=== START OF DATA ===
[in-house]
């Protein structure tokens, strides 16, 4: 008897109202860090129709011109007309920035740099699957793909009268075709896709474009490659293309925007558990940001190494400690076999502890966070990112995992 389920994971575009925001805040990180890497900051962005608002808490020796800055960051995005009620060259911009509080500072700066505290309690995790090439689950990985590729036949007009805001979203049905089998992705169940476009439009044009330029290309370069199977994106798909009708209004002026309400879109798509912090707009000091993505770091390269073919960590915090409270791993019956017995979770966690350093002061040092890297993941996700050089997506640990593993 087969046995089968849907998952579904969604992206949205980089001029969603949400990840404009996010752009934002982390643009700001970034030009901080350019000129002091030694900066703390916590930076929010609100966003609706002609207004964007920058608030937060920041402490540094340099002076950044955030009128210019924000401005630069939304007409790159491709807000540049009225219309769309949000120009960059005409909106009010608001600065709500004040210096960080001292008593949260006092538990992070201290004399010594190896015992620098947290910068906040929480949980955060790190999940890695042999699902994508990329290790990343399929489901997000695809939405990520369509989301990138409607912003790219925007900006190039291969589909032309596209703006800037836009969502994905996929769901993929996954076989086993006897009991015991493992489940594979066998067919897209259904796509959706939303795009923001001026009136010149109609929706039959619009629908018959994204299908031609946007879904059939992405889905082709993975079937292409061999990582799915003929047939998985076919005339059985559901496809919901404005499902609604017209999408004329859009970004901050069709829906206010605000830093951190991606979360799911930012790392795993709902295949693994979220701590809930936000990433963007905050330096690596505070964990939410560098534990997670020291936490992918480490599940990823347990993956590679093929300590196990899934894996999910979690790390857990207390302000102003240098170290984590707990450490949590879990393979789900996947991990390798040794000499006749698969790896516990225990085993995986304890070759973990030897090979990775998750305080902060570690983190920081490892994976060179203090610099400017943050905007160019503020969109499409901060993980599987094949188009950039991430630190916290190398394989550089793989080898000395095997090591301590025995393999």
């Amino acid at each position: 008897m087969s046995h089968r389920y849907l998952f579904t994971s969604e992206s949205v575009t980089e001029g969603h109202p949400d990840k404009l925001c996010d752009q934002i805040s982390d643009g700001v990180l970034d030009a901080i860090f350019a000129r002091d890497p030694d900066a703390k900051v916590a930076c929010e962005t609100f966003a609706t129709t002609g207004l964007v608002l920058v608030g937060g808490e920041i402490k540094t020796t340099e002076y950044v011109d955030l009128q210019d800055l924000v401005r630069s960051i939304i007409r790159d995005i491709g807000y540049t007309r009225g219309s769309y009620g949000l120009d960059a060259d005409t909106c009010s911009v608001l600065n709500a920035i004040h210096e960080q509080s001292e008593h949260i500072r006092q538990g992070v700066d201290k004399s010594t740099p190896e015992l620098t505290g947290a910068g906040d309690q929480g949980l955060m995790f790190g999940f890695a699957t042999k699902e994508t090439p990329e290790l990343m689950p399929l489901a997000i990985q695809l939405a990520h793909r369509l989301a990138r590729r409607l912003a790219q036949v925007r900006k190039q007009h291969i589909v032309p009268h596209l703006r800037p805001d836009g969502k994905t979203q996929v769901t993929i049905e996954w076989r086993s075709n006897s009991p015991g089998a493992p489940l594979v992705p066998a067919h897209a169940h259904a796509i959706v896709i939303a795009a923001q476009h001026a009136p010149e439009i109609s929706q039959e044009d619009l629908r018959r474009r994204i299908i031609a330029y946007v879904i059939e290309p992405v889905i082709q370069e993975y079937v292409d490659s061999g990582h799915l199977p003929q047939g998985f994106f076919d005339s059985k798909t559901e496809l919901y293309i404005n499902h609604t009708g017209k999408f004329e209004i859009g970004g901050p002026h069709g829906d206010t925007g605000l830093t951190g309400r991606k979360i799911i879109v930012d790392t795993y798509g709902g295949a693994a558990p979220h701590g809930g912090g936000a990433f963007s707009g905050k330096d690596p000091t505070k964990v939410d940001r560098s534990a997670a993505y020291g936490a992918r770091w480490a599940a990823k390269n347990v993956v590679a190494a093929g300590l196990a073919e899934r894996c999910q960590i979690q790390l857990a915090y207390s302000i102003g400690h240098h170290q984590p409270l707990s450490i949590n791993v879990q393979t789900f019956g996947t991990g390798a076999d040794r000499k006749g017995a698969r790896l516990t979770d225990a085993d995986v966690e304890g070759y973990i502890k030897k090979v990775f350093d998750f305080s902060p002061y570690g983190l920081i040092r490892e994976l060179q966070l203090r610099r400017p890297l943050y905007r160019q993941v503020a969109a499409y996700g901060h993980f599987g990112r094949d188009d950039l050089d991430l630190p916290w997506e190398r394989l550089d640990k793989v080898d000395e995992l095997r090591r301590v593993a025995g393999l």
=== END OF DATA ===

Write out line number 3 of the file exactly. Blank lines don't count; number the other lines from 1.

């Amino acid at each position: 008897m087969s046995h089968r389920y849907l998952f579904t994971s969604e992206s949205v575009t980089e001029g969603h109202p949400d990840k404009l925001c996010d752009q934002i805040s982390d643009g700001v990180l970034d030009a901080i860090f350019a000129r002091d890497p030694d900066a703390k900051v916590a930076c929010e962005t609100f966003a609706t129709t002609g207004l964007v608002l920058v608030g937060g808490e920041i402490k540094t020796t340099e002076y950044v011109d955030l009128q210019d800055l924000v401005r630069s960051i939304i007409r790159d995005i491709g807000y540049t007309r009225g219309s769309y009620g949000l120009d960059a060259d005409t909106c009010s911009v608001l600065n709500a920035i004040h210096e960080q509080s001292e008593h949260i500072r006092q538990g992070v700066d201290k004399s010594t740099p190896e015992l620098t505290g947290a910068g906040d309690q929480g949980l955060m995790f790190g999940f890695a699957t042999k699902e994508t090439p990329e290790l990343m689950p399929l489901a997000i990985q695809l939405a990520h793909r369509l989301a990138r590729r409607l912003a790219q036949v925007r900006k190039q007009h291969i589909v032309p009268h596209l703006r800037p805001d836009g969502k994905t979203q996929v769901t993929i049905e996954w076989r086993s075709n006897s009991p015991g089998a493992p489940l594979v992705p066998a067919h897209a169940h259904a796509i959706v896709i939303a795009a923001q476009h001026a009136p010149e439009i109609s929706q039959e044009d619009l629908r018959r474009r994204i299908i031609a330029y946007v879904i059939e290309p992405v889905i082709q370069e993975y079937v292409d490659s061999g990582h799915l199977p003929q047939g998985f994106f076919d005339s059985k798909t559901e496809l919901y293309i404005n499902h609604t009708g017209k999408f004329e209004i859009g970004g901050p002026h069709g829906d206010t925007g605000l830093t951190g309400r991606k979360i799911i879109v930012d790392t795993y798509g709902g295949a693994a558990p979220h701590g809930g912090g936000a990433f963007s707009g905050k330096d690596p000091t505070k964990v939410d940001r560098s534990a997670a993505y020291g936490a992918r770091w480490a599940a990823k390269n347990v993956v590679a190494a093929g300590l196990a073919e899934r894996c999910q960590i979690q790390l857990a915090y207390s302000i102003g400690h240098h170290q984590p409270l707990s450490i949590n791993v879990q393979t789900f019956g996947t991990g390798a076999d040794r000499k006749g017995a698969r790896l516990t979770d225990a085993d995986v966690e304890g070759y973990i502890k030897k090979v990775f350093d998750f305080s902060p002061y570690g983190l920081i040092r490892e994976l060179q966070l203090r610099r400017p890297l943050y905007r160019q993941v503020a969109a499409y996700g901060h993980f599987g990112r094949d188009d950039l050089d991430l630190p916290w997506e190398r394989l550089d640990k793989v080898d000395e995992l095997r090591r301590v593993a025995g393999l």